Overconfidence, Underconfidence and Reality Checks

Published: 24 Nov 2014 | Last updated 7 May 2021

Human psychology is strange, it is one of  the  real reasons behind success and failure. A same action by different individuals can result into multiple psychological reactions. Two students with similar level of intelligence, solving the same number of question or covering the same amount of academic portions can have different level of confidence about their preparations.

Sometimes situations are even stranger, a student with inadequate preparation may have tons of baseless confidence pumped up in his head and a student with sufficient level of preparation may be nervous.

Overconfidence leads to carelessness and underconfidence/nervousness may lead to depression or wrong decisions, both ultimately leading to degraded preparation or performance.

At this point, a reality check is the need of the moment. Mock tests or test series are very useful in deflating the excessively pumped morale and at the same time inflating the under-pumped ones.

Timing of such reality checks is also one of the Critical Success Factor(CSF). A regular and modularized TEST SERIES weeds out early misconceptions which can turn out to be too costly at a later stage if left unrectified.

So be it GATE-2018 or your life in general, keep your confidence level optimized by having timely reality checks.

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The Ammunition: Which Books?

Published: 15 Sep 2014 | Last updated 7 May 2021

This page mentions the literature that Surendra and I used to get AIR-5 and AIR-1 respectively. Here we address the persisting problem in most people’s minds; which books should I follow? We don’t recommend ANY material or pre-made notes to be used. We provide the list of books to be used and the list of papers to be practiced.

Discrete Math: Kenneth Rosen

Graph Theory: Diestel (first chapter)

Linear Algebra: Gilbert Strand (also watch video lectures!)

Numerical Methods and Calculus: Google the formulas up, list them down and stick them up on your wall and look at them daily.

Operating systems: Silberschatz and Galvin (I followed the Windows XP edition).

Digital Logic: Morris Mano (and a lot of thought).

Computer Organization: JP Hayes for IEEE 754, Morris Mano for the insights and Stallings and Hamachar-Zaky for everything else. Should be a bit careful with the pipelining questions as they can get tricky and longish.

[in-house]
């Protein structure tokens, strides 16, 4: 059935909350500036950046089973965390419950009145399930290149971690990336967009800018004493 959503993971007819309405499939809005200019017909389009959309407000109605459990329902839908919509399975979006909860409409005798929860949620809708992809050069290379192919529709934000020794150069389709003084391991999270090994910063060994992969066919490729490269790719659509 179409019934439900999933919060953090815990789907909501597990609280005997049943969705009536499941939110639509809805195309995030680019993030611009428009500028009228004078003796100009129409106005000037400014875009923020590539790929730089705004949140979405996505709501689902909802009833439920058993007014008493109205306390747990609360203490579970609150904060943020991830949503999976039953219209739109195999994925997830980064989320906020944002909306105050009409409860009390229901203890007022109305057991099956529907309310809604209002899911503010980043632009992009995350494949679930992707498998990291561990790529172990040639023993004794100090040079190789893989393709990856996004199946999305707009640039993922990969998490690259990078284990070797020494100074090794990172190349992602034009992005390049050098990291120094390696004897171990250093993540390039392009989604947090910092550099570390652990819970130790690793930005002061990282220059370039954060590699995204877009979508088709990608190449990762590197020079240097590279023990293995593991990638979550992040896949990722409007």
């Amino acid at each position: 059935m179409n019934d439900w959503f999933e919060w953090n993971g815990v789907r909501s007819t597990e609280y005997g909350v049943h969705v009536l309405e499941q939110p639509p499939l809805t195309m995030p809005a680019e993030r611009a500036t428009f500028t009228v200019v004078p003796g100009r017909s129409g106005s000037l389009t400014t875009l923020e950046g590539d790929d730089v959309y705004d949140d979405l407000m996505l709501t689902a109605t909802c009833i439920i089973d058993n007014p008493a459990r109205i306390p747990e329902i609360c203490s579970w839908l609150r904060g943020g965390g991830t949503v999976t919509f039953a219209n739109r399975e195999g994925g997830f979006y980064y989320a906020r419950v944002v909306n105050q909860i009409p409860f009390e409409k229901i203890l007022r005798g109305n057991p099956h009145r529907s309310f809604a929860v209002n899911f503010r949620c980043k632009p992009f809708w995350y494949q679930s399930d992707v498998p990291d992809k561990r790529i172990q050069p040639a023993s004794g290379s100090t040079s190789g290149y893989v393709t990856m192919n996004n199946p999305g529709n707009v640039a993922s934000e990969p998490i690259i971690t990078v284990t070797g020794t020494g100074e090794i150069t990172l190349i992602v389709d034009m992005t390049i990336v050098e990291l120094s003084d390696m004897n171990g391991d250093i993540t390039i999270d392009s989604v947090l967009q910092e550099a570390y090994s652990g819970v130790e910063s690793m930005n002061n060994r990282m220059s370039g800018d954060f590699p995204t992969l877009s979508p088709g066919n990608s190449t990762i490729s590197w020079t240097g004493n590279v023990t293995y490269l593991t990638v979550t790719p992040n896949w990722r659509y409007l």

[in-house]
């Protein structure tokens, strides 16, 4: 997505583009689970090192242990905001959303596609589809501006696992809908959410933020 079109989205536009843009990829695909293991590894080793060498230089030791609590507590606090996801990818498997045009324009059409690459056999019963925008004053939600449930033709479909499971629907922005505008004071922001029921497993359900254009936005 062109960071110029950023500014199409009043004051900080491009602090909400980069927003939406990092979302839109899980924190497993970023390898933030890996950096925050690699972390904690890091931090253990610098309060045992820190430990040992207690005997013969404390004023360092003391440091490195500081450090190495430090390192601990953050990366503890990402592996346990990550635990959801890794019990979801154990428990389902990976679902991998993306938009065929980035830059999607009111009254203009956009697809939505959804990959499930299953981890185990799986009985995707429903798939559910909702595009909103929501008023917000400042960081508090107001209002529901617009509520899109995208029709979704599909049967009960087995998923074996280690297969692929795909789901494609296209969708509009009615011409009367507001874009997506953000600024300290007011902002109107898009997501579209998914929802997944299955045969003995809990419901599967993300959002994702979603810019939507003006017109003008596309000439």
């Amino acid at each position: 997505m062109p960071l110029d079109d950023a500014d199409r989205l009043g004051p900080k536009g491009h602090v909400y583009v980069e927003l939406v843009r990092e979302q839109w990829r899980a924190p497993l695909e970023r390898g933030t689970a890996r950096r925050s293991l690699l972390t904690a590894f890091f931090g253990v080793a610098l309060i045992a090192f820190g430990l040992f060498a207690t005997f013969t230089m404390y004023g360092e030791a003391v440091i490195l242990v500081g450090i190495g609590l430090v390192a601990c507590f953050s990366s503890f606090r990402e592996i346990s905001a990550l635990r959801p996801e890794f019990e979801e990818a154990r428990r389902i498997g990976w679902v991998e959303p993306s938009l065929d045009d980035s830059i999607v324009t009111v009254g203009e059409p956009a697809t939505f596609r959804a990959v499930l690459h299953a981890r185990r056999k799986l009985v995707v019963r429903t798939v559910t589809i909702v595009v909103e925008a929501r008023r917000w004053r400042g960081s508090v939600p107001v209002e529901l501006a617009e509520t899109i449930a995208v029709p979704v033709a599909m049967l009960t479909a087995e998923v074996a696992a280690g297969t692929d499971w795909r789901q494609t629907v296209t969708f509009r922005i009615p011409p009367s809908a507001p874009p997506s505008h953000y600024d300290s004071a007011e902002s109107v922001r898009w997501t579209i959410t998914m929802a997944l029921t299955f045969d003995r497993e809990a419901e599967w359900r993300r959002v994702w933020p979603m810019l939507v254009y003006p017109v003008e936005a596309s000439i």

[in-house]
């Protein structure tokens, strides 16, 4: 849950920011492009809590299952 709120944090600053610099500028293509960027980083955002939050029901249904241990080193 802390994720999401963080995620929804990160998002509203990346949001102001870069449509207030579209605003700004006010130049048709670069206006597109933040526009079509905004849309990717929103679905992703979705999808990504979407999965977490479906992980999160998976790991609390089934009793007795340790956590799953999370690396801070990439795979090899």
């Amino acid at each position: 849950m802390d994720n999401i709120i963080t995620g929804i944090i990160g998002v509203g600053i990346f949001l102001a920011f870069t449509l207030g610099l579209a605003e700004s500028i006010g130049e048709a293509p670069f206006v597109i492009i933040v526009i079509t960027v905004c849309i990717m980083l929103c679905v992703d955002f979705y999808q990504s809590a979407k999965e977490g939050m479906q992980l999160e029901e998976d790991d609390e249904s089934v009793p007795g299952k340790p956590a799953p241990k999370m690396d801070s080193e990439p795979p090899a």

Data Structures: I followed Goodrich-Tamassia and Sahni, though not totally. Basically any book will do, given some insights and a bit of coding experience.

Algorithms: Cormen by a long shot!

Theory of Computation: Ullman is a decent book. And so is Cohen. Wikipedia is an excellent resource for getting intuitions right. Also, Dexter Kozen has a wonderful compilation of his lecture notes on it. Also, to think of it, please refer to our IISc Automata Theory and Computability course slides:

Compiler Design: Dragon Book!

Databases: Korth and Sudarshan is a decent book. I referred wikipedia a lot for this, though (as I had little passion for DB).

Computer Networks: Tanenbaum (I didn’t like this). The book by Kurose and Ross (Computer Networks – A Top-Down Approach) is awesome! Solve problems from Peterson and Davie.

For practice use the GK publications or some other thing. And never make the mistake of grading yourself based on their key. Solve all the previous GATE papers to give you confidence and strategies. Disclaimer: We haven’t read these books from end to end. We just referred to them as need came. The primary pointer to what you should be reading should be the sort of mistakes you make at the moment. Even Wikipedia helps a lot in cases.

  • Hari Krishna Malladi
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Making a video tutorial

Published: 20 May 2014 | Last updated 7 May 2021
In last few decades technology has grown super fast. Its not so long I used the last postcard but still I can not find it anywhere in my store room. All the means of communication has shifted to digital platform unexpectedly. But the same shift can not be observed in educational system. E-learning has taken a bite but still the major chunk is still owned by traditional class room teaching system.
Here on Techtud we are trying to create videos which are as expressive as classroom and suit the Indian education need. This article will guide you to create a nice video tutorial with limited resources.
Hardware Requirements
A windows machine 
A mic (integrated mic may also work)
A table-cam
A webcam (optional)
PowerDirector (optional)
    1. Configure the table-cam for best optimization. You can also try Mirror and Flip to adjust your requirement.
    2. Install Xsplit. Try to find the old version which doesn't have watermark.
    3. Install PowerDirector. is also a nice substitute for it but then you need to upload video on youtube and edit.
    4. Configuring Xsplit.


    1. Edit recorded video with PowerDirector.
    2. To save the video go to 'Produce' tab > 'Device' tab > Select apple > Profile Type > iPad > choose quality.
      2/3 Mbps will be good enough for our purpose.
So, you need not to prepare a topic for one take recording. You can revise the things or refer the points in between. It will really make the video recording a cup of coffee for you. 
Following is the video that I recorded:
And following is the same video after a small edit:



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